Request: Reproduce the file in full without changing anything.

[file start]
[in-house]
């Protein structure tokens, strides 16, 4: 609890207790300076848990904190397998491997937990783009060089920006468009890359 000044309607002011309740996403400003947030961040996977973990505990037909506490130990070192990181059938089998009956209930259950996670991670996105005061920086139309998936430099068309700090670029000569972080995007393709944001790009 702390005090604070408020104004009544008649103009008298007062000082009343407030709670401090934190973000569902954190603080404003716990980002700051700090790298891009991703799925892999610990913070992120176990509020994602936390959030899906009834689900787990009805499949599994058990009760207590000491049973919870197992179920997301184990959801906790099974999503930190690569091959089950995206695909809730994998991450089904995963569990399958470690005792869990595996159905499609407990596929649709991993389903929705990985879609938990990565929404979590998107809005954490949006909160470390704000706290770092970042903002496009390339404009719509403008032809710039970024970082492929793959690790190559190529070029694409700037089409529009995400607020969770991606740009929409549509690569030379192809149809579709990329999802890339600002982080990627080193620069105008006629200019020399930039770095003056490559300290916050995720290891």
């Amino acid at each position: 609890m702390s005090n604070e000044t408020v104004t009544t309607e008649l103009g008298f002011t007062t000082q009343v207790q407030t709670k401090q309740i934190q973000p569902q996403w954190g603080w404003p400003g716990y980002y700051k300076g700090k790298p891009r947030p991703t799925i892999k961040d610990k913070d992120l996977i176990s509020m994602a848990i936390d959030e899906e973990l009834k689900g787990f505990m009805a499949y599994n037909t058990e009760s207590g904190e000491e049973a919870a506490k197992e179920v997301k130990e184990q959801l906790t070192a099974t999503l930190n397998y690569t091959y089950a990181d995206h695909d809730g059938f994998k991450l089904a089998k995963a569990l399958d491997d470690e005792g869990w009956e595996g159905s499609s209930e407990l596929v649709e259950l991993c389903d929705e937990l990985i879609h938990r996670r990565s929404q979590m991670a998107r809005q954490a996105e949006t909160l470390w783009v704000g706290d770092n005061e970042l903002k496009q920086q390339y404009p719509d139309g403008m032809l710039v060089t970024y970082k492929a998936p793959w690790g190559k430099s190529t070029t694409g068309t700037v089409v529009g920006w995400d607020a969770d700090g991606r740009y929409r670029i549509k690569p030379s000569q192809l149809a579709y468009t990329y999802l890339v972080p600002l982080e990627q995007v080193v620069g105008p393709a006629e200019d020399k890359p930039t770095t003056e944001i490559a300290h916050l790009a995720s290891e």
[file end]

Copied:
[in-house]
């Protein structure tokens, strides 16, 4: 609890207790300076848990904190397998491997937990783009060089920006468009890359 000044309607002011309740996403400003947030961040996977973990505990037909506490130990070192990181059938089998009956209930259950996670991670996105005061920086139309998936430099068309700090670029000569972080995007393709944001790009 702390005090604070408020104004009544008649103009008298007062000082009343407030709670401090934190973000569902954190603080404003716990980002700051700090790298891009991703799925892999610990913070992120176990509020994602936390959030899906009834689900787990009805499949599994058990009760207590000491049973919870197992179920997301184990959801906790099974999503930190690569091959089950995206695909809730994998991450089904995963569990399958470690005792869990595996159905499609407990596929649709991993389903929705990985879609938990990565929404979590998107809005954490949006909160470390704000706290770092970042903002496009390339404009719509403008032809710039970024970082492929793959690790190559190529070029694409700037089409529009995400607020969770991606740009929409549509690569030379192809149809579709990329999802890339600002982080990627080193620069105008006629200019020399930039770095003056490559300290916050995720290891």
């Amino acid at each position: 609890m702390s005090n604070e000044t408020v104004t009544t309607e008649l103009g008298f002011t007062t000082q009343v207790q407030t709670k401090q309740i934190q973000p569902q996403w954190g603080w404003p400003g716990y980002y700051k300076g700090k790298p891009r947030p991703t799925i892999k961040d610990k913070d992120l996977i176990s509020m994602a848990i936390d959030e899906e973990l009834k689900g787990f505990m009805a499949y599994n037909t058990e009760s207590g904190e000491e049973a919870a506490k197992e179920v997301k130990e184990q959801l906790t070192a099974t999503l930190n397998y690569t091959y089950a990181d995206h695909d809730g059938f994998k991450l089904a089998k995963a569990l399958d491997d470690e005792g869990w009956e595996g159905s499609s209930e407990l596929v649709e259950l991993c389903d929705e937990l990985i879609h938990r996670r990565s929404q979590m991670a998107r809005q954490a996105e949006t909160l470390w783009v704000g706290d770092n005061e970042l903002k496009q920086q390339y404009p719509d139309g403008m032809l710039v060089t970024y970082k492929a998936p793959w690790g190559k430099s190529t070029t694409g068309t700037v089409v529009g920006w995400d607020a969770d700090g991606r740009y929409r670029i549509k690569p030379s000569q192809l149809a579709y468009t990329y999802l890339v972080p600002l982080e990627q995007v080193v620069g105008p393709a006629e200019d020399k890359p930039t770095t003056e944001i490559a300290h916050l790009a995720s290891e």